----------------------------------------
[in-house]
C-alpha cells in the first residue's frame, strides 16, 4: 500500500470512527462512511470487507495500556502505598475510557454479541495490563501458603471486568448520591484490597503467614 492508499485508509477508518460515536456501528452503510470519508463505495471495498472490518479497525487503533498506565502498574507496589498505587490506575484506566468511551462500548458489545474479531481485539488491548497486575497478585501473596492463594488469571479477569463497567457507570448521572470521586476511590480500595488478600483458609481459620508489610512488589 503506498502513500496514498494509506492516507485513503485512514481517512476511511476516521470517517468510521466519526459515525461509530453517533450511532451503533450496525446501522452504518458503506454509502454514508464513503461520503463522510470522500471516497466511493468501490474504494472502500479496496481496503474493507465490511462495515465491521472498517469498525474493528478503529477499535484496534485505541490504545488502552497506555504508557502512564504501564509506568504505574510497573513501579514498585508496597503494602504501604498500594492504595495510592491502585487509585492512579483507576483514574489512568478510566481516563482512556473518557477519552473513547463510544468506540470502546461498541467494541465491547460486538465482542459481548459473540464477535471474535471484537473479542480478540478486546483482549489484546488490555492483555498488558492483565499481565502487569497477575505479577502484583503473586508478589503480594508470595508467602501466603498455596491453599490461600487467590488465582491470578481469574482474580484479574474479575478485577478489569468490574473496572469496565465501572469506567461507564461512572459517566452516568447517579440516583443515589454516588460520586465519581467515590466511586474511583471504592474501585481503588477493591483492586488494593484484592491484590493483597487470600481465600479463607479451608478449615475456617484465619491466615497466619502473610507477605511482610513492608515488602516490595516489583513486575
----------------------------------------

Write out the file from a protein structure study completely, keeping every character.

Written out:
[in-house]
C-alpha cells in the first residue's frame, strides 16, 4: 500500500470512527462512511470487507495500556502505598475510557454479541495490563501458603471486568448520591484490597503467614 492508499485508509477508518460515536456501528452503510470519508463505495471495498472490518479497525487503533498506565502498574507496589498505587490506575484506566468511551462500548458489545474479531481485539488491548497486575497478585501473596492463594488469571479477569463497567457507570448521572470521586476511590480500595488478600483458609481459620508489610512488589 503506498502513500496514498494509506492516507485513503485512514481517512476511511476516521470517517468510521466519526459515525461509530453517533450511532451503533450496525446501522452504518458503506454509502454514508464513503461520503463522510470522500471516497466511493468501490474504494472502500479496496481496503474493507465490511462495515465491521472498517469498525474493528478503529477499535484496534485505541490504545488502552497506555504508557502512564504501564509506568504505574510497573513501579514498585508496597503494602504501604498500594492504595495510592491502585487509585492512579483507576483514574489512568478510566481516563482512556473518557477519552473513547463510544468506540470502546461498541467494541465491547460486538465482542459481548459473540464477535471474535471484537473479542480478540478486546483482549489484546488490555492483555498488558492483565499481565502487569497477575505479577502484583503473586508478589503480594508470595508467602501466603498455596491453599490461600487467590488465582491470578481469574482474580484479574474479575478485577478489569468490574473496572469496565465501572469506567461507564461512572459517566452516568447517579440516583443515589454516588460520586465519581467515590466511586474511583471504592474501585481503588477493591483492586488494593484484592491484590493483597487470600481465600479463607479451608478449615475456617484465619491466615497466619502473610507477605511482610513492608515488602516490595516489583513486575